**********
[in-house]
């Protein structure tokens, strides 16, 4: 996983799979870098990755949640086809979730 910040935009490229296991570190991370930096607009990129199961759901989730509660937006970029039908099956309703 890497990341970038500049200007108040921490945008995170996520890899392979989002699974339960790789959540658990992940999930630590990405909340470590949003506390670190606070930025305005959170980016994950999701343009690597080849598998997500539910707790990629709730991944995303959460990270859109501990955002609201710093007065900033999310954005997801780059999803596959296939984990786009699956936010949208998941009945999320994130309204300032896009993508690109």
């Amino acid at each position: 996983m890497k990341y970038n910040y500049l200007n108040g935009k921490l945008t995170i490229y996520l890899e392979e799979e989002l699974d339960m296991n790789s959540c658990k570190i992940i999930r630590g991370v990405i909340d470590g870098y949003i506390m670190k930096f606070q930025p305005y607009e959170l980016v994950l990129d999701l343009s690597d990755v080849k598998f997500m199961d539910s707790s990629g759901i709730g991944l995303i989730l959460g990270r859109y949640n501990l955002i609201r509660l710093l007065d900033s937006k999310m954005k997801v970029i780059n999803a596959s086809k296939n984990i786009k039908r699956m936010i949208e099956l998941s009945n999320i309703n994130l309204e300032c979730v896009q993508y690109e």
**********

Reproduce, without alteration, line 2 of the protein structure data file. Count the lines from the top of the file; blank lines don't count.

């Protein structure tokens, strides 16, 4: 996983799979870098990755949640086809979730 910040935009490229296991570190991370930096607009990129199961759901989730509660937006970029039908099956309703 890497990341970038500049200007108040921490945008995170996520890899392979989002699974339960790789959540658990992940999930630590990405909340470590949003506390670190606070930025305005959170980016994950999701343009690597080849598998997500539910707790990629709730991944995303959460990270859109501990955002609201710093007065900033999310954005997801780059999803596959296939984990786009699956936010949208998941009945999320994130309204300032896009993508690109």